'The Equalizer 2' review

In all of his years in the film industry, Oscar-winning actor Denzel Washington has never been in a movie sequel. Until now. Director Antoine Fuqua’s “The Equalizer 2” changes that and marks the first time Washington has returned as a character he has previously portrayed.

Equilizer 2 - 1.jpg

In “The Equalizer” (2014), Washington played Robert McCall, the manager of a hardware store in the Northeast part of the United States. In “The Equalizer 2,” McCall is a Lyft driver who takes nefarious characters to and from their destinations.

“The Equalizer 2” is a violent film, but the violence is justified within the parameters of the storyline. Also returning to the story are Oscar-winner Melissa Leo (“The Fighter”) as Susan Plummer and Bill Pullman (“Independence Day”) as Brian Plummer. The duo portrays a married couple who have stayed in contact with McCall, even though he is “officially dead.” I do not mind vigilante-based movies because the heroes have set rules and moral codes that guide them through their journeys. For instance, the Bruce Willis-led “Death Wish,” in which hero Dr. Paul Kersey helps people in the hospital get back on their feet. Most recently, Willis starred in an update of “The Magnificent Seven” (2016). The film, also directed by Fuqua and starring Washington, allowed Willis to bring his street-wise sensibilities to an Old West setting. The closest Washington has come to a remake was his starring role in Oscar-winning director Jonathan Demme’s update of the “The Manchurian Candidate” in 2004 in which Washington plays a brain-washed soldier returning from a war. His character Ben Marco was played by Frank Sinatra played in the original John Frankenheimer classic. A subplot in “The Equalizer 2” deals with an elderly person who is thought to suffer from dementia and finds out that he wasn’t crazy. I’m all in when the heroes are justified in their calling.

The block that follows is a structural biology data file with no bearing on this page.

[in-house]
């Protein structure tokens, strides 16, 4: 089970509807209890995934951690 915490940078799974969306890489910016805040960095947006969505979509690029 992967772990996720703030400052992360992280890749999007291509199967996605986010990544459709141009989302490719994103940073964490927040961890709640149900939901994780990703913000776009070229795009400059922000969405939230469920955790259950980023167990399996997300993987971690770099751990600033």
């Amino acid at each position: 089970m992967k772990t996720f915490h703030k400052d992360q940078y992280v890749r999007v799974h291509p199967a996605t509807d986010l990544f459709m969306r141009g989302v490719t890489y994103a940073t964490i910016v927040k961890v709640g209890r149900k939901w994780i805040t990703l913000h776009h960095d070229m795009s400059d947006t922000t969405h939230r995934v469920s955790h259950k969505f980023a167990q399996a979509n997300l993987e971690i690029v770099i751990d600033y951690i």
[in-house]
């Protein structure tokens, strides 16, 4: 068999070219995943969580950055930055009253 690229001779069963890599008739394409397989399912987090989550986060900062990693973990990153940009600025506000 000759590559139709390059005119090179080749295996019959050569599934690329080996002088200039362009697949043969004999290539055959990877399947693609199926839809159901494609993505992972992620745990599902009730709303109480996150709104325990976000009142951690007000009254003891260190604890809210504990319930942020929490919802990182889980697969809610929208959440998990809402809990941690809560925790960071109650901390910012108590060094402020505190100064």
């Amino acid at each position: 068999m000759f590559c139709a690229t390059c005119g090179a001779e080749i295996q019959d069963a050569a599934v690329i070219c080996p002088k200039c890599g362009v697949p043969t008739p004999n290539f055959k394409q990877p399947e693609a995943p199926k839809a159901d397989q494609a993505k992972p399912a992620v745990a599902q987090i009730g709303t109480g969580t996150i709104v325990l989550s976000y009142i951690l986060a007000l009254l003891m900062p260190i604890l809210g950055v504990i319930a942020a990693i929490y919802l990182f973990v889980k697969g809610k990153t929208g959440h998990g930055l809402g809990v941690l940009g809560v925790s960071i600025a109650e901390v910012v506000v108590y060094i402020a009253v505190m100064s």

All in all, “The Equalizer 2” does what it’s supposed to do. It entertains us for the brief time we spend as members of the audience.

Grade: B+